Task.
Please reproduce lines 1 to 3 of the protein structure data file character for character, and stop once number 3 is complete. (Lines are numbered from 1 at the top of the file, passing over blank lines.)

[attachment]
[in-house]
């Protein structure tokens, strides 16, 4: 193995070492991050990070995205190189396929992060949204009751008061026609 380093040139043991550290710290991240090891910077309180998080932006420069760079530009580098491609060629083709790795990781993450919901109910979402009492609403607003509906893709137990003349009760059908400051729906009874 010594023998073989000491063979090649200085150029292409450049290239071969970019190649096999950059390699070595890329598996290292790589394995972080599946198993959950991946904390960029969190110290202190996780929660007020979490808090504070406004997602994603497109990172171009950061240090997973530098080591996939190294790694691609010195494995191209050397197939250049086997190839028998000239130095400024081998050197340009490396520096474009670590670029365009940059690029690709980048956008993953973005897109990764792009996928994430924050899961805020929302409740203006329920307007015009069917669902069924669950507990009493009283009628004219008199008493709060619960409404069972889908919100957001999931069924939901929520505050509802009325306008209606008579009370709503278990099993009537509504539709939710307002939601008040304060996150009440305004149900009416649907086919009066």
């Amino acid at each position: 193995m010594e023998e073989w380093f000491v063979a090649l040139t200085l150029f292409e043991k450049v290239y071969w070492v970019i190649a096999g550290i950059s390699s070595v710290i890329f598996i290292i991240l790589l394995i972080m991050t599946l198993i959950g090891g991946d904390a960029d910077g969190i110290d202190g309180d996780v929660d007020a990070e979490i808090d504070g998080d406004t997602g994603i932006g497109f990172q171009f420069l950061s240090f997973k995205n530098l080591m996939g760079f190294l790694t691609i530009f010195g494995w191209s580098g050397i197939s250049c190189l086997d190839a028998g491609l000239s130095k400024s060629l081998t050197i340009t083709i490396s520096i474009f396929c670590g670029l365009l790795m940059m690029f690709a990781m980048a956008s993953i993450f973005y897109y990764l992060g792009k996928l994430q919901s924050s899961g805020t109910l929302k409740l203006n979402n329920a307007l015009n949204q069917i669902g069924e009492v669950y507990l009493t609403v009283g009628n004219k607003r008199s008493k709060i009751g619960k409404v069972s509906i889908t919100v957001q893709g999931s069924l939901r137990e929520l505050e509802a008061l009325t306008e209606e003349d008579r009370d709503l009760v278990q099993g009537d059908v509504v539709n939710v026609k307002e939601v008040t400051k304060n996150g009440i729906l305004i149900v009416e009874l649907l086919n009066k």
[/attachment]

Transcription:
[in-house]
């Protein structure tokens, strides 16, 4: 193995070492991050990070995205190189396929992060949204009751008061026609 380093040139043991550290710290991240090891910077309180998080932006420069760079530009580098491609060629083709790795990781993450919901109910979402009492609403607003509906893709137990003349009760059908400051729906009874 010594023998073989000491063979090649200085150029292409450049290239071969970019190649096999950059390699070595890329598996290292790589394995972080599946198993959950991946904390960029969190110290202190996780929660007020979490808090504070406004997602994603497109990172171009950061240090997973530098080591996939190294790694691609010195494995191209050397197939250049086997190839028998000239130095400024081998050197340009490396520096474009670590670029365009940059690029690709980048956008993953973005897109990764792009996928994430924050899961805020929302409740203006329920307007015009069917669902069924669950507990009493009283009628004219008199008493709060619960409404069972889908919100957001999931069924939901929520505050509802009325306008209606008579009370709503278990099993009537509504539709939710307002939601008040304060996150009440305004149900009416649907086919009066």
């Amino acid at each position: 193995m010594e023998e073989w380093f000491v063979a090649l040139t200085l150029f292409e043991k450049v290239y071969w070492v970019i190649a096999g550290i950059s390699s070595v710290i890329f598996i290292i991240l790589l394995i972080m991050t599946l198993i959950g090891g991946d904390a960029d910077g969190i110290d202190g309180d996780v929660d007020a990070e979490i808090d504070g998080d406004t997602g994603i932006g497109f990172q171009f420069l950061s240090f997973k995205n530098l080591m996939g760079f190294l790694t691609i530009f010195g494995w191209s580098g050397i197939s250049c190189l086997d190839a028998g491609l000239s130095k400024s060629l081998t050197i340009t083709i490396s520096i474009f396929c670590g670029l365009l790795m940059m690029f690709a990781m980048a956008s993953i993450f973005y897109y990764l992060g792009k996928l994430q919901s924050s899961g805020t109910l929302k409740l203006n979402n329920a307007l015009n949204q069917i669902g069924e009492v669950y507990l009493t609403v009283g009628n004219k607003r008199s008493k709060i009751g619960k409404v069972s509906i889908t919100v957001q893709g999931s069924l939901r137990e929520l505050e509802a008061l009325t306008e209606e003349d008579r009370d709503l009760v278990q099993g009537d059908v509504v539709n939710v026609k307002e939601v008040t400051k304060n996150g009440i729906l305004i149900v009416e009874l649907l086919n009066k």